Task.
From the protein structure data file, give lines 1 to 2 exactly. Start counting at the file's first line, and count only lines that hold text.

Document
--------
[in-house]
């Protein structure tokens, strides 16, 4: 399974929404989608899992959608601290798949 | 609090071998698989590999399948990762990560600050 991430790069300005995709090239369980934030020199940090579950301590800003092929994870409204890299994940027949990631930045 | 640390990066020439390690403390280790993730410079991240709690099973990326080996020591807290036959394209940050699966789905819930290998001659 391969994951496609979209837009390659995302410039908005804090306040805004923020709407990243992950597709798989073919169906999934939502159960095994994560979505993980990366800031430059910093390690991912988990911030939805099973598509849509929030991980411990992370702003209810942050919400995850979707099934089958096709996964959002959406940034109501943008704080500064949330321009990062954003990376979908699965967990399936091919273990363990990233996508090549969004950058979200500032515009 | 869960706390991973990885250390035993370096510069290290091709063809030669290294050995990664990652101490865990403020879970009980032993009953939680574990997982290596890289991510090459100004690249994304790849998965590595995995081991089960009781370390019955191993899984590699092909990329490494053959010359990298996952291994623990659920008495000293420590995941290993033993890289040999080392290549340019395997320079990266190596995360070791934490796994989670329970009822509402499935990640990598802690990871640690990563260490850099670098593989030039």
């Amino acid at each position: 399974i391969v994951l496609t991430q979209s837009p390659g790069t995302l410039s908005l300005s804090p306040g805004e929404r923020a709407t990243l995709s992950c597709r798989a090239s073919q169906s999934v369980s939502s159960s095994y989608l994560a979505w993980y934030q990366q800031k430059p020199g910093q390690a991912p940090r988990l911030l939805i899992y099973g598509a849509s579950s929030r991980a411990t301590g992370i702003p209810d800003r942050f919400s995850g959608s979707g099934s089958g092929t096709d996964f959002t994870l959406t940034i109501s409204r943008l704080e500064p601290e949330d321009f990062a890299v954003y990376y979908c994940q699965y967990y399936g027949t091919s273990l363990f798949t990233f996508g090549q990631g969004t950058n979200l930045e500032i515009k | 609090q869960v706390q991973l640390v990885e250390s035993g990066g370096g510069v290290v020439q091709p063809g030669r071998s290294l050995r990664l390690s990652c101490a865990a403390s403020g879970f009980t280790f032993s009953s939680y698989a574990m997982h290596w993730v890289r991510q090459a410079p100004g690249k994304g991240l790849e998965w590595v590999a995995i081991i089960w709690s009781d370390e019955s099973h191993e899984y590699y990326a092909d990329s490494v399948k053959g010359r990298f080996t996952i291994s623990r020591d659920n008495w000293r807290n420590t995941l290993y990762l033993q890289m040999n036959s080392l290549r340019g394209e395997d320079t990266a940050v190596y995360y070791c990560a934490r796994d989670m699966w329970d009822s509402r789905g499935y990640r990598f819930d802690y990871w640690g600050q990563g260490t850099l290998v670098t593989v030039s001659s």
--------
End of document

[in-house]
């Protein structure tokens, strides 16, 4: 399974929404989608899992959608601290798949 | 609090071998698989590999399948990762990560600050 991430790069300005995709090239369980934030020199940090579950301590800003092929994870409204890299994940027949990631930045 | 640390990066020439390690403390280790993730410079991240709690099973990326080996020591807290036959394209940050699966789905819930290998001659 391969994951496609979209837009390659995302410039908005804090306040805004923020709407990243992950597709798989073919169906999934939502159960095994994560979505993980990366800031430059910093390690991912988990911030939805099973598509849509929030991980411990992370702003209810942050919400995850979707099934089958096709996964959002959406940034109501943008704080500064949330321009990062954003990376979908699965967990399936091919273990363990990233996508090549969004950058979200500032515009 | 869960706390991973990885250390035993370096510069290290091709063809030669290294050995990664990652101490865990403020879970009980032993009953939680574990997982290596890289991510090459100004690249994304790849998965590595995995081991089960009781370390019955191993899984590699092909990329490494053959010359990298996952291994623990659920008495000293420590995941290993033993890289040999080392290549340019395997320079990266190596995360070791934490796994989670329970009822509402499935990640990598802690990871640690990563260490850099670098593989030039």